Behind the Niceties of Chinese Leader’s Visit, France Is Wary – The New York Times


On human rights violations in China, a subject that preoccupies French media but not official discourse or French business, Mr. Macron made only a hurried reference. Mr. Xi is visiting at a time when Galeries Lafayette, the emblematic French department store, is projecting a rapid expansion in China, which represents a third of the world market for luxury goods.

Jet-lagged Chinese tourists are bussed directly from the airport to the Galeries Lafayette store in central Paris, and the Rue Saint Honoré, a thoroughfare studded with luxury shops, routinely decks itself out for Chinese New Year.

The Chinese have invested in a wide scattering of French sectors, including wine, hotels, and industrial food production, including milk. France was the recipient of 9 percent of Chinese investments in the European Union in 2018; the Chinese have bought more than 150 wineries in Bordeaux, and China is the top export market for Bordeaux wine. The Chinese push into that culturally symbolic sector has created some backlash, but not enough to stop French owners from selling their properties.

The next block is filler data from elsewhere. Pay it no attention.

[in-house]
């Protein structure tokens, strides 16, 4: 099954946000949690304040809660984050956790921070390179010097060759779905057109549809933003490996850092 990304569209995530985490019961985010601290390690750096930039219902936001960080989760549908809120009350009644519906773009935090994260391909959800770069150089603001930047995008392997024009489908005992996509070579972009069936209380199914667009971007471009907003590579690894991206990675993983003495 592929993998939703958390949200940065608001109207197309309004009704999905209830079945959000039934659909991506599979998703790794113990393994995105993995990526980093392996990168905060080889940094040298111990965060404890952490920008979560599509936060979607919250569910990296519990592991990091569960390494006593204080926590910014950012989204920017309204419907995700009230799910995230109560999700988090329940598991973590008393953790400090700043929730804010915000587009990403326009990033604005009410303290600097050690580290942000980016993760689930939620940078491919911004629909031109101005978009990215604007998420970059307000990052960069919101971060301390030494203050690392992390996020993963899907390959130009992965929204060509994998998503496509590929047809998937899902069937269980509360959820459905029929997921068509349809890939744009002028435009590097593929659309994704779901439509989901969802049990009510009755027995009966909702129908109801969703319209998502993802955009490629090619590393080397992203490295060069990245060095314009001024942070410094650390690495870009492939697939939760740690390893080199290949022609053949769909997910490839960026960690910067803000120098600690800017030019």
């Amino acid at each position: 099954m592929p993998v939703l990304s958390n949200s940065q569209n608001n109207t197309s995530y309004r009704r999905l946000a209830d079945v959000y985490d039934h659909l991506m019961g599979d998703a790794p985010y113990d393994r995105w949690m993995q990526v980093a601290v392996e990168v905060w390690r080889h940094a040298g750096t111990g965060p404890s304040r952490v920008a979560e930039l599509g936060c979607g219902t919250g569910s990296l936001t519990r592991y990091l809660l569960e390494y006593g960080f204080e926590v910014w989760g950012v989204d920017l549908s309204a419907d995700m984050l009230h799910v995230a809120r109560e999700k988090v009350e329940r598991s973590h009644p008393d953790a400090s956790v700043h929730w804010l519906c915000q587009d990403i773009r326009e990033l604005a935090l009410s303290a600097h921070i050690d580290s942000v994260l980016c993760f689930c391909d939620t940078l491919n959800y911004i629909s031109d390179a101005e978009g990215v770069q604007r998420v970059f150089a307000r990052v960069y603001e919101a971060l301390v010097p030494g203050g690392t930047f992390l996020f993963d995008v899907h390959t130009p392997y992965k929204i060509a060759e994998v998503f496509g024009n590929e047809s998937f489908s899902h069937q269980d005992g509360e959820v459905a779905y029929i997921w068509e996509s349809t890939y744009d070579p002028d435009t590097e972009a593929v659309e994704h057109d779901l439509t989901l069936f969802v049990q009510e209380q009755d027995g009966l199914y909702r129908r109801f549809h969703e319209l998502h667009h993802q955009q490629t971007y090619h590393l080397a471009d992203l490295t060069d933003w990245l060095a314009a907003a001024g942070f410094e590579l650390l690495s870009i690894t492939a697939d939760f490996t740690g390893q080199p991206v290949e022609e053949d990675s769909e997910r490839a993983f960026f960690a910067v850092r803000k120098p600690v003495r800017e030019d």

With Mr. Xi silently listening Monday Mr. Macron said that Europe had never considered individual rights as “culturally specific,” and that its preoccupation remained for “the respect of fundamental and individual rights.” He said that the two had “had frank exchanges” on the subject.

But French analysts of relations with China said Monday that commercial relations were the real subject of preoccupation. “It’s the question of reciprocity,” said Jean-Philippe Béja of Sciences-Po, the research university. “We’ve been open towards trade and investment, and the Chinese have never let us enter their state procurements process.”

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Europeans, he suggested, had also become more aware, and wary, of technology transfers and investments that “help the Chinese government develop its potential, and in the case of artificial intelligence it’s about control, and exporting control,” said Mr. Béja, referring to advances in Chinese government surveillance of its own citizenry.

“We’re more fearful than the other” members of the European Union about Chinese power and hegemony, said François Godement, an expert at the Institut Montaigne research center in Paris. “China is pushing its own pawns,” he said, particularly in parts of Africa where for decades French dominance has been undisputed.

Mr. Macron insisted Monday that France and China were “not strategic rivals” in Africa, though he said the two nations could be “much more important partners,” appearing to reflect a worry about Chinese investment on the continent.



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